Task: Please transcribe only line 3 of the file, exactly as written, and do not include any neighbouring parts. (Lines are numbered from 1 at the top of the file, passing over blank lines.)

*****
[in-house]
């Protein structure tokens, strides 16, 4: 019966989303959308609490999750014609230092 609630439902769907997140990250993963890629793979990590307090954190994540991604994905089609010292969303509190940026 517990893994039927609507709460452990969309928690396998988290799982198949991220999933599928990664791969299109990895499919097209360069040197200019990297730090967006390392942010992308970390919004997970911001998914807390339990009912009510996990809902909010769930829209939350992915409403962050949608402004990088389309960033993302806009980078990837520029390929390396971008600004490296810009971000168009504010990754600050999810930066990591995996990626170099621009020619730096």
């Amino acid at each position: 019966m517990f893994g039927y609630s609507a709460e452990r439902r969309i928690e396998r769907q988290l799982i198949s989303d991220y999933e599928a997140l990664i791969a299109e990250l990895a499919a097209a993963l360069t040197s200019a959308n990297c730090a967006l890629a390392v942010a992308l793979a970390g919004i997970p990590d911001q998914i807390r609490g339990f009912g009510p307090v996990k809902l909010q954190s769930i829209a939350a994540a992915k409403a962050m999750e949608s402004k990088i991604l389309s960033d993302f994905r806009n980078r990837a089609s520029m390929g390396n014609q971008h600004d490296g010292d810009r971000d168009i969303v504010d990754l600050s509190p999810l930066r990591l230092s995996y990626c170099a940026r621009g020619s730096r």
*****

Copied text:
């Amino acid at each position: 019966m517990f893994g039927y609630s609507a709460e452990r439902r969309i928690e396998r769907q988290l799982i198949s989303d991220y999933e599928a997140l990664i791969a299109e990250l990895a499919a097209a993963l360069t040197s200019a959308n990297c730090a967006l890629a390392v942010a992308l793979a970390g919004i997970p990590d911001q998914i807390r609490g339990f009912g009510p307090v996990k809902l909010q954190s769930i829209a939350a994540a992915k409403a962050m999750e949608s402004k990088i991604l389309s960033d993302f994905r806009n980078r990837a089609s520029m390929g390396n014609q971008h600004d490296g010292d810009r971000d168009i969303v504010d990754l600050s509190p999810l930066r990591l230092s995996y990626c170099a940026r621009g020619s730096r």